A: Oh yes, and has been. There are places like the Philippines that are major exporters of nurses. And if you go around the world — go to Africa, go to Asia, India — the nurses come from Bangladesh, they come from the Philippines, even from India. There are advantages and disadvantages to this, but I think it doesn’t relieve us from the responsibility of educating our own workforce.

Q: What are the restrictions the nursing schools face in obtaining funding to expand?

A: The first is that there’s not a lot of money that is designated for expansion of nursing schools. Budgets have been cut on capital growth and they have been cut on training grants and curriculum development proposals. This is true not only for nursing. It’s a phenomenon across the professions. We are increasingly reliant on philanthropy, as are other academic institutions, and we are looking — you can’t keep increasing tuition. There is a finite level at which people are going to say, ‘I can’t afford this,’ and not come. And these are the very same constraints that you see in other high education, but education of nurses or education of medical students is expensive — particularly because of all of this clinical training and the need for intensive precepting.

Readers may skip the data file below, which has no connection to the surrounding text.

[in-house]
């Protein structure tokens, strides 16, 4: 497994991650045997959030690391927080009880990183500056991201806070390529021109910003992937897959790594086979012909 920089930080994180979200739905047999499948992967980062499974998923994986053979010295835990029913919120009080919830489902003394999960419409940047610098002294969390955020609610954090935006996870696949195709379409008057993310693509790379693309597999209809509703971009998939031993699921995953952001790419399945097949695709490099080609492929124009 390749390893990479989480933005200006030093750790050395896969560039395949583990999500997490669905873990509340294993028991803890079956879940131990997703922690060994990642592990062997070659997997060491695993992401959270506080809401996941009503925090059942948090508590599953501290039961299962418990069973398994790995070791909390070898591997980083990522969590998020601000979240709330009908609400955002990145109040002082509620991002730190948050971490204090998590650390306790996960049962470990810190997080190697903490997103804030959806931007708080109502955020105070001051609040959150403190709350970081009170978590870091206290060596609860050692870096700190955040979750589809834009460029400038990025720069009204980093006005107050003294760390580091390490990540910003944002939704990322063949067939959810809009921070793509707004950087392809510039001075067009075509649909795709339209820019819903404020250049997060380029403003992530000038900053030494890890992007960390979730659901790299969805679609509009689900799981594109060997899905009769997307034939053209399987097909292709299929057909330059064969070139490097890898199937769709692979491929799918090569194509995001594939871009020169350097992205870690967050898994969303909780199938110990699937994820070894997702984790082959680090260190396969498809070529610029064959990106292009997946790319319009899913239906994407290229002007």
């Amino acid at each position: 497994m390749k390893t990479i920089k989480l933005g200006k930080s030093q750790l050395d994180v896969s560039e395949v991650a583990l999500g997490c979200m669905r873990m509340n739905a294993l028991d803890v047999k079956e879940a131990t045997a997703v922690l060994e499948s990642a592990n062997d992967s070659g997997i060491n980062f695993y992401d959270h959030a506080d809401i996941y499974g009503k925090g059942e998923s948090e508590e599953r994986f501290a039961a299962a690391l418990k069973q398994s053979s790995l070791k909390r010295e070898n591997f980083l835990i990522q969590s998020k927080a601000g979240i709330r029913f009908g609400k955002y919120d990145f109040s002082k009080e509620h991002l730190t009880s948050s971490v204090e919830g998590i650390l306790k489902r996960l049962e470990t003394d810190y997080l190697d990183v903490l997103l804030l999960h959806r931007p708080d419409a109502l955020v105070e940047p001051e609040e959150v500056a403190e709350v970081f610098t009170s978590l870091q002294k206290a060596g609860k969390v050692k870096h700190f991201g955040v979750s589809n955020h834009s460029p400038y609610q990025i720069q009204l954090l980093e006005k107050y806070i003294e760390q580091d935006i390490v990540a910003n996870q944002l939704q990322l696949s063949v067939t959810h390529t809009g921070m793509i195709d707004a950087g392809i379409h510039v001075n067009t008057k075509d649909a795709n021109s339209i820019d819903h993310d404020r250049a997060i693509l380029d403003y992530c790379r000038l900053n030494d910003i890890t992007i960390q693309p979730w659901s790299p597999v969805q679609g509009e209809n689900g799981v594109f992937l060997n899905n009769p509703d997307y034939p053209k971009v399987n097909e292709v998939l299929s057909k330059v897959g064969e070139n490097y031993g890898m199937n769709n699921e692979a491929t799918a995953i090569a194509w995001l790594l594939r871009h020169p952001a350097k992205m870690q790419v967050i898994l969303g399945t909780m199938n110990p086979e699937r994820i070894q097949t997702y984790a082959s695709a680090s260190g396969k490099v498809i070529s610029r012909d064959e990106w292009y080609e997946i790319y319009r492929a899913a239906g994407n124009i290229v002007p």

Q: With the shortage of RNs in the United States, why not expand the scope of practice of LPNs? Could academic nursing support this?

A: It’s not only expanding the role of licensed practical nurses. Increasingly, what we’re seeing is the hiring and training of unlicensed personnel. And, again, back to my point about looking at the tasks that need to be done, looking at the skill set and competencies, and then mapping it out. So I think that we are definitely seeing more people being brought in to complement and supplement what nurses do, and for nurses, if you will, moving up to become the supervisors and the trainers. And you make a team where you might have one masters-prepared nurse working with several staff nurses, working with several LPNs, working with unassisted personnel.